Issue Date: December 3, 2002 Audit Case Number: 2003-AO-1001 TO: Charles H. Williams, Director, Office of Multifamily Housing Assistance Restructuring, HY [Signed] FROM: Saundra G. Elion, Director, Headquarters Audits Division, GAH SUBJECT: Congressionally Requested Audit of the Intermediary Technical Assistance Grant Awarded to the National Center for Tenants Ownership, Grant No. FFIT98005NT INTRODUCTION We completed a review of the Intermediary Technical Assistance Grant (ITAG) awarded to the National Center for Tenants Ownership (NCTO). The audit identified that NCTO’s subgrantees charged $45,212 for employees’ salaries and fringe benefits in excess of actual cost, did not submit adequate supporting documentation for expenditures, and did not adequately support the cost allocation method for charging indirect costs. In addition, NCTO received $35,781 in duplicate payments. However, we did not find any activity that related to lobbying. Our report contains nine recommendations to address the issues identified in the report and other recommendations to strengthen management controls over the grantees. Section 1303 of the FY 2002 Defense Appropriations Act (Public Law 107-117) requires the HUD Office of Inspector General to audit all activities funded by Section 514 of the Multifamily Assisted Housing Reform and Affordability Act of 1997 (MAHRA). The directive included the Intermediary Technical Assistance and Outreach and Training Assistance Grants administered by the Office of Multifamily Housing Assistance Restructuring (OMHAR). Consistent with the Congressional directive, we reviewed the eligibility of costs with particular emphasis on identifying ineligible lobbying activities. Our objective was to determine whether NCTO expended Section 514 grant funds for only eligible activities as prescribed in MAHRA, the Notice of Funding Availability (NOFA), the grant agreement, and other HUD requirements to further the Mark-to-Market Program. Because Section 514 specifically prohibits the use of grant funds for lobbying Congress, we also wanted to determine whether NCTO expended funds for any lobbying activities. In conducting the audit, we reviewed the grantee’s accounting records and interviewed responsible staff. We also reviewed the requirements in MAHRA; the NOFA; the ITAG grant agreement; HUD’s requirements for grant agreements for nonprofit entities; Office of Management and Budget’s (OMB) guidance on the allowability of cost for nonprofit grantees; IRS Publication 557, “Tax-Exempt Status for Your Organization;” NCTO’s application; and subgrantees’ project activities, grant agreements, and quarterly and financial reports. We reviewed each of the Predevelopment Grants (9) and Resident Capacity Grants (4) awarded. However, we selected a nonrepresentative sample (14 of 33 or 42 percent) of the Public Entity Grants. The grants included in our review totaled $952,877. The audit covered the period October 1998 through May 2002. We performed our fieldwork at Georgetown University Law Center and the Office of Sponsored Accounting from June through August 2002. We conducted the audit in accordance with Generally Accepted Government Auditing Standards. We discussed our results with Georgetown University and NCTO officials at an exit conference on September 4, 2002. We appreciate the courtesies and assistance extended by Georgetown and NCTO’s personnel during our review. We provided our draft report to NCTO for their comments on October 30, 2002. On November 13, 2002, NCTO provided their written comments. NCTO stated that the auditors may have underestimated hourly rates given that OMB Circular A-122 allows wages, fringe and indirect costs recovery, but indicates that they have taken some corrective actions and are currently reviewing supporting documentation for its subgrantees. Additionally, NCTO specifically requested that OMHAR provide more extensive training on cost requirements. We summarized NCTO’s written comments to our draft report after each finding and included the complete text in Appendix B. In accordance with HUD Handbook 2000.06 REV-3, within 60 days please provide us, for each recommendation without a management decision, a status report on: (1) the corrective action taken; (2) the proposed corrective action and the date to be completed; or (3) why action is considered unnecessary. Additional status reports are required at 90 days and 120 days after report issuance for any recommendation without a management decision. Also, please furnish us copies of any correspondence or directives issued because of the audit. Should you or your staff have any questions, please contact me at (202) 708-1342. SUMMARY NCTO was awarded $1.8 million of ITAG funds and subsequently awarded 46 grants to 21 subgrantees. Our audit identified that: (1) six of NCTO’s subgrantees charged a total of $45,212 for employees’ salaries and fringe benefits in excess of actual costs; (2) NCTO received $35,781 in duplicate payments; and (3) NCTO and one subgrantee did not comply with OMB requirements for maintaining adequate documentation. However, we did not find any activity or costs related to lobbying. 2 BACKGROUND The Multifamily Assisted Housing Reform and Affordability Act of 1997 (MAHRA) established the Office of Multifamily Housing Assistance Restructuring (OMHAR) within HUD. Utilizing the authority and guidelines under MAHRA, OMHAR’s responsibility included the administration of the Mark-to-Market Program, which included the awarding, and oversight of the Section 514 Outreach and Training Assistance and Intermediary Technical Assistance Grants. The objective of the Mark-to-Market Program was to reduce rents to market levels and restructure existing debt to levels supportable by these reduced rents for thousands of privately owned multifamily properties with federally insured mortgages and rent subsidies. OMHAR worked with property owners, Participating Administrative Entities, tenants, lenders, and others to further the objectives of MAHRA. Congress recognized, in Section 514 of MAHRA, that tenants of the project, residents of the neighborhood, the local government, and other parties would be affected by the Mark-to-Market Program. Accordingly, Section 514 of MAHRA authorized the Secretary to provide up to $10 million annually ($40 million total) for resident participation, for the period 1998 through 2001. The Secretary authorized $40 million and HUD staff awarded about $26.6 million to 40 grantees (a total for 83 grants awarded). Section 514 of MAHRA required that the Secretary establish procedures to provide an opportunity for tenants of the project and other affected parties to participate effectively and on a timely basis in the restructuring process established by MAHRA. Section 514 required the procedures to take into account the need to provide tenants of the project and other affected parties timely notice of proposed restructuring actions and appropriate access to relevant information about restructuring activities. Eligible projects are generally defined as HUD insured or held multifamily projects receiving project based rental assistance. Congress specifically prohibited using Section 514 grant funds for lobbying members of Congress. HUD issued a NOFA in Fiscal Year 1998 and a second in Fiscal Year 2000 to provide opportunities for nonprofit organizations to participate in the Section 514 programs. HUD provided two types of grants, the Intermediary Technical Assistance Grant (ITAG) and the Outreach and Training Assistance Grants (OTAG). The NOFA for the ITAG states that the program provides technical assistance grants through intermediaries to sub-recipients consisting of: (1) resident groups or tenant affiliated community-based nonprofit organizations in properties that are eligible under the Mark-to-Market program to help tenants participate meaningfully in the Mark-to-Market process, and have input into and set priorities for project repairs; or (2) public entities to carry out Mark-to-Market related activities for Mark-to-Market- eligible projects throughout their jurisdictions. The OTAG NOFAs state that the purpose of the OTAG program is to provide technical assistance to tenants of eligible Mark-to-Market properties so that the tenants can (1) participate meaningfully in the Mark-to-Market program, and (2) affect decisions about the future of their housing. OMHAR also issued a December 3, 1999, memorandum authorizing the use of OTAG and ITAG funds to assist at-risk projects. OMHAR identified these as non-Mark-to-Market projects where the owners were opting out of the HUD assistance or prepaying the mortgages. HUD regulations at 24 Code of Federal Regulations Part 84 contain the uniform administrative requirements for grants between HUD and nonprofit organizations. The regulations (24 CFR 3 84.27) require that nonprofit grantees utilize OMB Circular A-122, “Cost Principles for Non- Profit Organizations,” in determining the allowability of costs incurred to the grant. OMB Circular A-122 outlines specific guidelines for allowability of charging salaries and related benefits to the grants and the records needed to support those salaries. For indirect cost charged to the grant, the Circular establishes restrictions for indirect costs, and specific methods and recordkeeping to support the allocation of costs. The Circular also establishes the unallowability of costs associated with Federal and state lobbying activities. Simply stated, the use of Federal funds for any lobbying activity is unallowable. OMB Circular A-122 identifies some examples of unallowable activities of lobbying. These include any attempt to influence an elected official or any Government official or employee (Direct Lobbying) or any attempt to influence the enactment or modification of any actual or pending legislation by propaganda, demonstrations, fundraising drives, letter writing, or urging members of the general public either for or against the legislation (Grassroots Lobbying). On October 2, 1998, OMHAR awarded $1.8 million of ITAG funds to NCTO as the intermediary for the Northeast State Grouping. The intermediaries’ requirements were defined in the NOFA. Basically, the intermediaries are responsible for awarding and administering grants to sub-recipients. In order to effectively perform these responsibilities, the intermediaries must: · Review, approve, or reject grant applications and execute grant agreements; · Voucher and disburse grant funds; · Monitor grant activities for compliance with the grant agreement throughout the term of the grant; · Report to Mark-to-Market staff at least quarterly on the status of grant awards, grantee activities, and funds expended; and · Maintain documentation for HUD monitoring and audits in accordance with 24 CFR part 84. NCTO, a clinical program of the Harrison Institute for Public Law at Georgetown University, awarded 46 subgrants totaling $1,299,664 to 21 grantees during the period October 19, 1999, through September 24, 2001. Of the 46 subgrants that were awarded, 33 were for Public Entity Grants, 9 for Predevelopment Grants, and 4 for Resident Capacity Grants. NCTO/Georgetown University received an annual financial audit of their activities for the 4 years ending June 30, 1998, through 2001. The auditor rendered an unqualified opinion for each of the 4 years. In addition to the ITAG, NCTO received resources estimated at $4,111,760 from other Federal and non-Federal sources. Some of the non-Federal sources included $200,000 from the Rockefeller Brothers Fund and $46,000 from the DC Housing Authority. 4 FINDING 1 NCTO’S SUBGRANTEES RECEIVED EXCESSIVE COMPENSATION NCTO’s subgrantees charged $45,212 for employee services in excess of actual costs. This condition occurred because NCTO did not receive the subgrantees’ actual wages or question the reasonableness of the proposed wages. As a result, ITAG funds were improperly used. In accordance with OMB Circular A-122, Attachment B, Paragraph 7, Compensation for Personal Services, reasonable compensation and fringe benefits to employees are grant fundable costs. Compensation for employees on federally sponsored work will be considered reasonable to the extent that it is consistent with that paid for similar work in the organization's other activities. OMB Circular A-122 also places specific salary recordkeeping requirements on the grantee. Six of NCTO’s subgrantees overcharged the grants by charging an inflated hourly rate for their employees. The subgrantees were Delaware Housing Coalition (DHC), Housing Development Corporation, Action Housing, Foundation for Political Management, Pennsylvania Low Income Housing Corporation, and Fenway Community Development Corporation. The inflated rates were proposed in the subgrantees’ application budgets, approved by NCTO, and later incorporated into the grant agreements. The excessive compensation is presented in Table 1. 5 Table 1: Excessive Compensation Paid to Subgrantees Rate Billed Annual Hourly to Excess Hours Excess Cost Subgrantee Employee Compensation Rate ITAG Rate Billed Housing Development Corporation 1 $115,000.00 $55.29 $70.00 $14.71 242 $ 3,559.82 2 62,088.00 29.85 35.00 5.15 198 1,019.70 3 43,505.00 20.92 25.00 4.08 120 489.60 Action Housing * 4 101,336.00 55.68 88.00 32.32 146 4,718.72 5 67,317.00 36.99 54.00 17.01 189 3,214.89 6 65,116.00 35.78 38.00 2.22 28 62.16 7 35,746.00 19.64 30.50 10.86 86 933.96 4 101,386.00 55.68 88.00 32.32 89 2,876.48 5 67,317.00 36.99 54.00 17.01 130 2,211.30 7 35,746.00 19.64 30.50 10.86 21 228.06 Foundation for Political Management 8 50,000.00 24.04 40.00 15.96 245 3,910.20 Pennsylvania Low Income Housing Corporation 9 38,000.00 18.27 50.00 31.73 138 4,378.74 Fenway Community 10 73,500.00 37.69 75.00 37.31 70.75 2639.68 Development Corporation 11 57,000.00 29.23 65.00 35.77 156.50 5,598.01 12 35,000.00 17.95 30.00 12.05 99 1192.95 Delaware Housing Coalition 13 38,324.98 21.06 60.00 38.94 210 8,177.40 Total $45,211.67 *2 grants – Quemahoning Towers Predevelopment Grant; Greenway Park Predevelopment Grant Note: Annual compensation information was obtained from the subgrantees and included fringe benefits for Action Housing and DHC. The rates billed to ITAG were based on multiple vouchers submitted from January 1999 through May 2002. The subgrantees billed the grant based on the number of hours shown on the employees’ timesheets. We compared the hourly wages charged to the grant with the employees’ actual hourly wages. Since the employees received a flat monthly salary, we calculated the hourly rate based on their normal workweek (40 hours for 5 employees; 37.5 hours for Fenway; and 35 hours for DHC and Action Housing employees).1 Based on those calculations, we determined that the subgrantees charged the grants hourly rates in excess of the amount actually earned. For example, we determined that two employees from Fenway received an hourly rate of $29.23 and $37.69, respectively. However, Fenway charged the grant $65 and $75 per hour, respectively, for these two employees. In addition to the six subgrantees, we could not determine the reasonableness of the salary expenses charged by the National Housing Trust (NHT), another subgrantee. NHT received three subgrants from NCTO. However, NHT’s billing rates were calculated using a combination of actual and budgeted costs. The actual costs included annual salary, benefits and payroll taxes, and annual office rental. NHT’s overhead costs and administrative support fee of 20 percent were budgeted costs. OMB Circular A-122 states that budget estimates do not qualify as support for charges to the grant. In addition, NHT charged different hourly rates for services performed by the same employees on the different subgrants. 1 The number of hours Fenway and Action Housing employees worked was provided by NCTO subsequent to our draft report. These changes resulted in a reduction of excessive costs from $49,145 to $45,212. 6 NHT’s benefits and overhead cost pools also included unallowable and questionable cost. Specifically, monthly car allowances and interest on loans are unallowable costs and consultant and travel costs are questionable because they are included in the computation for direct billing rates. Consultant and travel costs can only be charged once. NHT’s billing rates are further complicated because NHT did not have an approved indirect cost rate in accordance with OMB Circular A-122. Therefore, we could not determine the reasonableness of the billing rates NHT charged to the grants. These issues are discussed in greater detail in a separate audit memorandum on NHT’s Outreach and Technical Assistance Grants. NCTO allowed its subgrantees to charge the grant excessive rates because it did not verify the subgrantees’ actual wages or question the reasonableness of the proposed wages.2 In addition, the ITAG Coordinator did not enforce the personnel and compensation requirements of OMB Circular A-122. As a result, ITAG funds that could have been used to further the Mark-to- Market Program were spent unnecessarily. These funds could have been better used to provide training to residents and tenant organizations on meaningful ways to participate in the Mark-to- Market process. AUDITEE COMMENTS NCTO stated that the auditors may have underestimated hourly rates given that A-122 allows wages, fringe, and indirect cost recovery; therefore, NCTO will review the rate charges and make the results available to OMHAR. NCTO also indicated that the ITAG administrator regularly compared the proposed rates to other subgrantees’ rates approved by OMHAR and had rejected at least one subgrantee because the rates were unreasonable. NCTO did not believe the methodology the auditors used to determine the $49,145 in overcharges was sufficient to warrant repayment at this time and requested that the auditors review “our data before determining the amount, if any, to be repaid.” Subsequent to the review, NCTO worked closely with the Sponsored Accounting Office to strengthen its oversight; therefore, the report no longer reflects the current situation at NCTO. OIG EVALUATION OF AUDITEE COMMENTS We acknowledge that the subgrantees may have been entitled to recover other costs, but they did not provide this information to us during our audit. And, the data NCTO provided after our draft report was not sufficient to substantially change the excessive amounts reported. Although NCTO attributed most of the excessive charges to overhead costs that the subgrantees were entitled to, none of the subgrantees had submitted an indirect cost proposal or obtained an approved indirect cost rate. Therefore the indirect costs were questionable. In addition, an acceptable methodology for determining the reasonableness of employees’ compensation is not to compare subgrantees’ rates but to evaluate whether the compensation charged to the ITAG is the same or comparable to the subgrantee’s other activities. 2 Subsequent to our draft report, NCTO advised us that the excessive charges were for overhead costs. However, since none of the subgrantees had requested or obtained an approved indirect cost rate, we question these costs. 7 RECOMMENDATIONS We recommend that the Director of OMHAR: 1A. Require NCTO to repay the $45,212 in excessive compensation paid to subgrantees. 1B. Require NCTO to review NHT’s billing rates to determine the reasonableness of those rates and recover any excessive, unallowable, and unsupported costs charged to the grant. 1C. Consider suspending grant funding until NCTO implements appropriate controls to ensure that all of its grantees administer their grants in accordance with OMB Circular A-122. 8 FINDING 2 NCTO RECEIVED DUPLICATE PAYMENTS NCTO received duplicate payments by submitting three different payment vouchers. This occurred because NCTO did not have controls in place to prevent employees from requesting draw downs for the same expenses. As a result, NCTO erroneously received $35,781 of HUD funds. 24 CFR part 84.21(3), “Standards for Financial Management Systems,” states that recipients’ financial management systems shall provide for effective controls over and accountability for all funds, property, and other assets. The recipients shall adequately safeguard all such assets and assure that they are used solely for authorized purposes. NCTO received the duplicate payments by submitting different payment vouchers covering the same or overlapping periods. Specifically, these vouchers were for tenant outreach and training activities previously reimbursed to the Delaware Housing Coalition, New York State Tenant & Neighbors, and Pennsylvania Low Income Housing Corporation. Also included in the duplicate payments was $1,704 (5 percent of the costs) for NCTO’s administrative fee. These payments are described in Table 2. Table 2: Schedule of Duplicate Payments for Tenant Outreach and Training Activities and Administrative Fees Month/Year Draw Down Dates & Voucher Numbers Charges Total Amount Subgrantee Incurred Reimbursed 1st 2nd Delaware Housing 01/00 3/17/00 84000293 7/26/01 84000701 $ 1,711.50* Coalition Delaware Housing 11/00 7/26/01 84000701 8/9/01 84000731 1,538.25 Coalition Delaware Housing 05/01 7/26/01 84000701 8/9/01 84000731 1,475.25 Coalition Delaware Housing 04/01 7/26/01 84000701 8/9/01 84000731 1,475.25 Coalition Delaware Housing 03/01 7/26/01 84000701 8/9/01 84000731 2,546.25 Coalition Delaware Housing 02/01 7/26/01 84000701 8/9/01 84000731 1,664.25 Coalition Delaware Housing 01/01 7/26/01 84000701 8/9/01 84000731 1,664.25 Coalition Delaware Housing 12/00 7/26/01 84000701 8/9/01 84000731 2,483.25 Coalition Delaware Housing 10/00 7/26/01 84000701 8/31/01 84000760 1,559.25 Coalition New York State Tenants 12/00 – 02/01 7/26/01 84000701 8/31/01 84000760 10,080.00 & Neighbors Pennsylvania Low 08/00 – 11/00 7/26/01 84000701 8/31/01 84000760 9,583.76 Income Housing Corporation Total $35,781.26 * Amount includes $777.50 paid under a different voucher that totaled $2,352. NCTO’s Account Analyst submitted three draw down request schedules that contained itemized amounts and then a subsequent request that contained a lump sum for the same expenditures. The Account Analyst advised us that he only reviewed the vouchers for mathematical accuracy 9 and not to determine whether the vouchers were used for payment under different draw downs. Additionally, the Senior Account Analyst confirmed that Sponsored Accounting did not review the vouchers that were submitted under each of the draw downs. OMHAR also contributed to this weakness because OMHAR did not obtain the required documentation prior to approving NCTO’s requests for payment. Specifically, OMHAR allowed NCTO to draw down $2,352 without submitting a voucher. In subsequent discussions, OMHAR officials essentially agreed that a grantee could bill HUD twice for the same activity. NCTO and OMHAR should have controls to detect and prevent grantees from requesting and making multiple draw downs for the same expenditures. However, to NCTO’s credit, it recognized that $2,352 was a duplicate payment and adjusted its next payment voucher by this amount. In addition, after discussing the results of the duplicate payments with Georgetown’s Director of Sponsored Accounting, NCTO agreed to repay HUD $37,861.3 AUDITEE COMMENTS NCTO concurs with the recommendations to strengthen controls and will now process draw down request by reconciling the draw down amounts to the total expenses on the Center Status Report as required by the University. Based on the finding, NCTO remitted $37,861 to HUD for the duplicate payments and accrued interest. OIG EVALUATION OF AUDITEE COMMENTS The actions NCTO has taken and plans to take should correct the identified deficiency. RECOMMENDATIONS We recommend that the Director of OMHAR: 2A. Require NCTO to remit $35,781 to HUD for the duplicate payments. 2B. Require NCTO to establish oversight controls to prevent and detect duplicate voucher requests for reimbursement. 3 This amount includes the $35,781 in duplicate payments erroneously received plus interest. 10 FINDING 3 NCTO AND SUBGRANTEE DID NOT COMPLY WITH OMB REQUIREMENTS One subgrantee did not maintain adequate supporting documentation for employees’ direct time charges and charged indirect costs based on budget estimates. These conditions occurred because NCTO did not provide adequate monitoring and oversight over the grant administration process. As a result, the subgrantee received $7,953 in unsupported costs. Lack of Adequate Supporting Documentation OMB Circular A-122 places specific salary recordkeeping requirements on the grantee. The grantee must maintain personnel activity reports that account for the total activity for which an employee is compensated in the fulfillment of his/her obligation to the organization. The reports must reflect an after-the-fact determination of actual activity for each employee. Budget estimates do not qualify as support for charges to the grant. Grantees must also maintain reports reflecting the distribution of activity of each employee (professionals and nonprofessionals) whose compensation is charged, in whole or in part, directly to awards. OMB Circular A-122 also requires that the employee or a responsible official sign the report. As the intermediary, NCTO executed a grant agreement with DHC. The grant agreement states the grantee will draw down funds by submitting a HUD approved voucher to the intermediary and attaching a detailed expense explanation or billing documentation. The grantee shall submit quarterly progress reports on December 31, March 31, June 30, and September 30; and semiannual financial reports are due on June 30 and December 31. No grant payments will be approved for projects with overdue progress or financial reports until the report has been submitted and approved. DHC submitted 7 vouchers and 12 invoices for reimbursement totaling $20,000, their total grant award. DHC did not submit adequate documentation (i.e., billing invoices, receipts, canceled checks, and mileage logs) for the $20,000 claimed for reimbursement. Generally, the only support DHC provided to NCTO was a monthly timesheet for the Grassroots Policy Specialist that showed the number of hours worked or an invoice summarizing the amounts claimed. The invoices did not indicate the hourly rate charged or the number of hours the Grassroots Policy Specialist spent performing activities under the ITAG program. DHC charged the grant a total of $12,600 for salary expense. As discussed in Finding 1, we determined that $8,177 of the salary billed to ITAG was in excess of the actual costs. Based on the number of hours claimed, it appears that the grantee should have only charged $4,423 ($21.06 x 210 hours) for salary expenses. However, the documentation provided by the Director was insufficient to verify the number of hours the employee worked. The DHC Director provided handwritten notes prepared by the Grassroots Policy Specialist. The Specialist’s notes included a description of the activities performed but did not include the time spent performing those activities. The Director also provided activity reports for July through September 2000 but none for October 1999 through June 2000. Therefore, we question the remaining $4,423 as unsupported salary expenses charged to the grant. 11 DHC also incorrectly charged travel expenses to the grant. The travel claims, totaling $2,130, were for a VISTA volunteer’s travel from home to the DHC office 5 days a week (approximately 40 miles one way) and travel from the DHC office to various rural developments. DHC used $.30 a mile or a flat rate of $200 per pay period to reimburse the VISTA volunteer for the local travel. Mileage to the various rural developments is allowable but since the VISTA volunteer did not maintain a mileage log we question these costs. DHC was not aware of the requirement and thus did not submit the required financial reports. NCTO approved DHC’s funding requests despite DHC’s failure to submit required reports. The current ITAG Coordinator now requires subgrantees to submit required documentation and financial reports before disbursing payments to grantees. Subgrantee Did Not Comply with Indirect Cost Proposal Requirements DHC also allocated costs to the grant without having a federally approved indirect cost rate. OMB Circular A-122 provides guidance on the basic considerations for grant fundable costs and allocation of indirect costs. The grantee should prepare an indirect cost proposal that substantiates its claims for reimbursement of indirect costs. The proposal provides the basis for the review and negotiation leading to the establishment of an organization’s indirect cost rate. If the grantee does not have an approved indirect cost rate, the grantee shall submit an initial indirect cost proposal within 3 months of receiving the award. DHC did not submit an indirect cost proposal in accordance with OMB Circular A-122. Instead, DHC used the amount budgeted in the grant application to charge allocate costs to the ITAG. We did not perform an audit of the indirect costs; therefore, we could not determine the reasonableness of the rates charged. However, our cursory review of some of DHC’s proposed costs raised questions as to the reasonableness of these costs. For example, the grantee charged $1,400 for telephone, rental, and printing and copying expenses. The grantee based this amount on its grant application budget. AUDITEE COMMENTS NCTO concurs with our conclusion and recommendations and stated that, “Since its change in administrator, NCTO has increased the documentation of its oversight of subgrantee activity.” To that end, NCTO is sending a questionnaire to all subgrantees to determine the extent to which oversight is required. NCTO will also more clearly define the supporting documents required to meet the compliance terms. Regarding Recommendation 3B, NCTO is currently reviewing DHC’s supporting documentation and will respond to OMHAR and the auditors when the review is complete. NCTO specifically requests that OMHAR provide more extensive training on cost requirements. OIG EVALUATION OF AUDITEE COMMENTS NCTO’s comments were responsive but we could not determine whether the proposed actions will correct the deficiencies. 12 RECOMMENDATIONS We recommend that the Director of OMHAR: 3A. Require NCTO to maintain supporting documentation for all ITAG expenditures and ensure that all expenditures are reviewed and approved prior to submission for payment. 3B. Require NCTO to determine the reasonableness of the $7,953 (salary, travel, and indirect) in unsupported costs DHC charged to the grant. 3C. Require NCTO to ensure that subgrantees maintain timekeeping records and salary expense documentation in accordance with OMB Circular A-122. 3D. Require NCTO to ensure that subgrantees prepare and submit indirect cost proposals that comply with OMB Circular A-122. 13 MANAGEMENT CONTROLS In planning and performing our audit, we considered the management controls relevant to NCTO’s Section 514 program to determine our audit procedures, not to provide assurance on the controls. Management controls include the plan of organization, methods, and procedures adopted by management to ensure that its goals are met. Management controls include the processes for planning, organizing, directing, and controlling program operations. They include the systems for measuring, reporting, and monitoring program performance. We determined that the following management controls were relevant to our audit objectives: § Identification of projects and activities eligible for assistance, § Controls and documents to support costs of assistance provided, and § Controls and procedures over the reporting of activities and cost. It is a significant weakness if management controls do not provide reasonable assurance that the process for planning, organizing, directing, and controlling program operations will meet an organization’s objectives. Based on our review, we believe the following items are significant weaknesses: § Duplicate payments, excessive salaries and benefits, and ineligible cost charged to the grant. § Ineffective policies and procedures for reviewing and approving subgrantee payment vouchers; and ensuring that salaries and time records met the standards of OMB Circular A-122, and supporting documentation is provided for all expenditures charged to the ITAG program. § Inadequate procedures for reviewing and approving indirect cost to ITAG in accordance with OMB Circular A-122. Significant weaknesses identified by our audit are discussed in the findings. FOLLOW-UP ON PRIOR AUDITS The Office of Inspector General has not performed any previous audits of the National Center for Tenant Owners. 14 Appendix A SCHEDULE OF QUESTIONED COSTS Recommendation Type of Questioned Costs Number Ineligible 1/ Unsupported 2/ 1A $45,212 2A 35,781 3B $7,953 Total $80,993 $7,953 1/ Ineligible costs are costs charged to a HUD-financed or HUD-insured program or activity that the auditor believes are not allowable by law, contract or Federal, State or local policies or regulations. 2/ Unsupported costs are costs charged to a HUD-financed or HUD-insured program or activity and eligibility cannot be determined at the time of audit. The costs are not supported by adequate documentation or there is a need for a legal or administrative determination on the eligibility of the costs. Unsupported costs require a future decision by HUD program officials. This decision, in addition to obtaining supporting documentation, might involve a legal interpretation or clarification of Departmental policies and procedures. 15 Appendix B AUDITEE COMMENTS 16 17 Appendix C EXTERNAL REPORT DISTRIBUTION Sharon Pinkerton, Senior Advisor, Subcommittee on Criminal Justice, Drug Policy & Human Resources, B373 Rayburn House Office Bldg., Washington, DC 20515 Stanley Czerwinski, Director, Housing and Telecommunications Issues, U.S. General Accounting Office, 441 G Street, NW, Room 2T23, Washington, DC 20548 Steve Redburn, Chief Housing Branch, Office of Management and Budget, 725 17th Street, NW, Room 9226, New Executive Office Bldg., Washington, DC 20503 Linda Halliday (52P), Department of Veterans Affairs, Office of Inspector General, 810 Vermont Ave., NW, Washington, DC 20420 William Withrow (52KC), Department of Veterans Affairs, OIG Audit Operations Division, 1100 Main, Rm 1330, Kansas City, Missouri 64105-2112 The Honorable Joseph Lieberman, Chairman, Committee on Government Affairs, 706 Hart Senate Office Bldg., United States Senate, Washington, DC 20510 The Honorable Fred Thompson, Ranking Member, Committee on Governmental Affairs, 340 Dirksen Senate Office Bldg., United States Senate, Washington, DC 20510 The Honorable Dan Burton, Chairman, Committee on Government Reform, 2185 Rayburn Bldg., House of Representatives, Washington, DC 20515 The Honorable Henry A. Waxman, Ranking Member, Committee on Government Reform, 2204 Rayburn Bldg., House of Representatives, Washington, DC 20515 The Honorable Barbara A. Mikulski, Chairman, Subcommittee on Veterans Affairs, Housing and Urban Development and Independent Agencies, Suite 709 Hart Senate Office Bldg., Washington, DC 20910 Andy Cochran, House Committee on Financial Services, 2129 Rayburn H.O.B., Washington, DC 20515 Clinton C. Jones, Senior Counsel, Committee on Financial Services, U.S. House of Representatives, B303 Rayburn H.O.B., Washington, DC 20515 Jennifer Miller, Professional Staff, House Committee on Appropriations 18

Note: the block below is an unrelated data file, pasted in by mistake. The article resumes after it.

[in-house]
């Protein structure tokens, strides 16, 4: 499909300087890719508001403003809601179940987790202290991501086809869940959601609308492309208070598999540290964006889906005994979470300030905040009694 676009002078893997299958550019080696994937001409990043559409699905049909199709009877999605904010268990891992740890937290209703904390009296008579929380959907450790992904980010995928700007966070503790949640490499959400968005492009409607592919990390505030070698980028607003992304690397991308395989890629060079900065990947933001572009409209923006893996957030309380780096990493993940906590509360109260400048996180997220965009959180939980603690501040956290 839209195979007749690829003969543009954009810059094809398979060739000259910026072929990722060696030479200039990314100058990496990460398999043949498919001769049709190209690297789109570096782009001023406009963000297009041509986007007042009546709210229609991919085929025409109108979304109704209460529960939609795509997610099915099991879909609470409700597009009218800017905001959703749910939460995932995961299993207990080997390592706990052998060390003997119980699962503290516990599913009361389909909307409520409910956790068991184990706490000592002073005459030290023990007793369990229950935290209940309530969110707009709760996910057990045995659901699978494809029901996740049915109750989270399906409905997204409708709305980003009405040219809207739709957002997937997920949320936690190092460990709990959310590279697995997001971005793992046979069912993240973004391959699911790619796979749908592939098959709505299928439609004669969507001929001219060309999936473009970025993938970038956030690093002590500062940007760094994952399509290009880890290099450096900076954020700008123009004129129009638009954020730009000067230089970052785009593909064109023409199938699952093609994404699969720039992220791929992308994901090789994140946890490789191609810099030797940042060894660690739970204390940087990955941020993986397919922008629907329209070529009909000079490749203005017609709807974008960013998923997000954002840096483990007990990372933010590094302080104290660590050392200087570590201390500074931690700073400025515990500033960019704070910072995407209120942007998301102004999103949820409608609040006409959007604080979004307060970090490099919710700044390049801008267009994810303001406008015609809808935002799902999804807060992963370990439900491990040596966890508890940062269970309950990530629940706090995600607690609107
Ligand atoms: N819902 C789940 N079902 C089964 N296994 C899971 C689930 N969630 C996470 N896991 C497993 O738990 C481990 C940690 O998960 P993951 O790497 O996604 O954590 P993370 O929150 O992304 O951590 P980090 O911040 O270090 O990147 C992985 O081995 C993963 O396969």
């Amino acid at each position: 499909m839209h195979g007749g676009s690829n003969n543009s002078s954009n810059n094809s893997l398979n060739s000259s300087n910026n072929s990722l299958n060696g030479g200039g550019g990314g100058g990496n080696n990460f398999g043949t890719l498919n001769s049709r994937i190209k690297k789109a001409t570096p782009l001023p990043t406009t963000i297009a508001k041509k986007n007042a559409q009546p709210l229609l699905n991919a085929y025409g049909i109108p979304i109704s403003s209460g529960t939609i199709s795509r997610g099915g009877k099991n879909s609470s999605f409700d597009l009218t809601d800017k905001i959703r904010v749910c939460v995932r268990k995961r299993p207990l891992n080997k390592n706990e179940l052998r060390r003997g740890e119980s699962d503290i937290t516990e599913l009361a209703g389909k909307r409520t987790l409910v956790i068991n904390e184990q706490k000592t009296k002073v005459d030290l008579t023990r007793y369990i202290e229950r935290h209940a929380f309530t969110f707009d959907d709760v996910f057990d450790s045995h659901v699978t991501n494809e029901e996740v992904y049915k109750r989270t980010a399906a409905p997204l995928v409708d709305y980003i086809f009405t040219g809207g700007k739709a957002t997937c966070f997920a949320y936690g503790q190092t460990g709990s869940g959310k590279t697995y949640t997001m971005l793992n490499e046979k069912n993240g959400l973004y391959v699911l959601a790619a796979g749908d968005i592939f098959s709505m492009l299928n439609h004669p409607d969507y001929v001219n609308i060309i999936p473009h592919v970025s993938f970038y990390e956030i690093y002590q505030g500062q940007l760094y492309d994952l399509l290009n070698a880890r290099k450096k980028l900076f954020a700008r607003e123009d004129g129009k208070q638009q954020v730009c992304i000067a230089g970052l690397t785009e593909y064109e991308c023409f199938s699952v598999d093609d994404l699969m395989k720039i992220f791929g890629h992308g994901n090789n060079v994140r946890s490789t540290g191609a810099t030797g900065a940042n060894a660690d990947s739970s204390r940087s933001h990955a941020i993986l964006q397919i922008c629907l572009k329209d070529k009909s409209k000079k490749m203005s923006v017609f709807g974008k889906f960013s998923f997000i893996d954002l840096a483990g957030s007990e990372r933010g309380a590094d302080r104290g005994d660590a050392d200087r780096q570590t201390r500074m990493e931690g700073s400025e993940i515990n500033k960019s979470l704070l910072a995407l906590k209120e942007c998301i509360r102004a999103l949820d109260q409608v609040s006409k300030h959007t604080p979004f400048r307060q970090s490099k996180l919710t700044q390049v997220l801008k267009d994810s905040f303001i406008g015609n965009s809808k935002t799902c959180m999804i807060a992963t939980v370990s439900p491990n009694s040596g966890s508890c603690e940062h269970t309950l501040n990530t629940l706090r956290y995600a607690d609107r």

Congressionally Requested Audit of the Intermediary Technical Assistance Grant Awarded to the National Center for Tenants Ownership, Grant No. FFIT98005NT
Published by the Department of Housing and Urban Development, Office of Inspector General on 2002-12-03.
Below is a raw (and likely hideous) rendition of the original report. (PDF)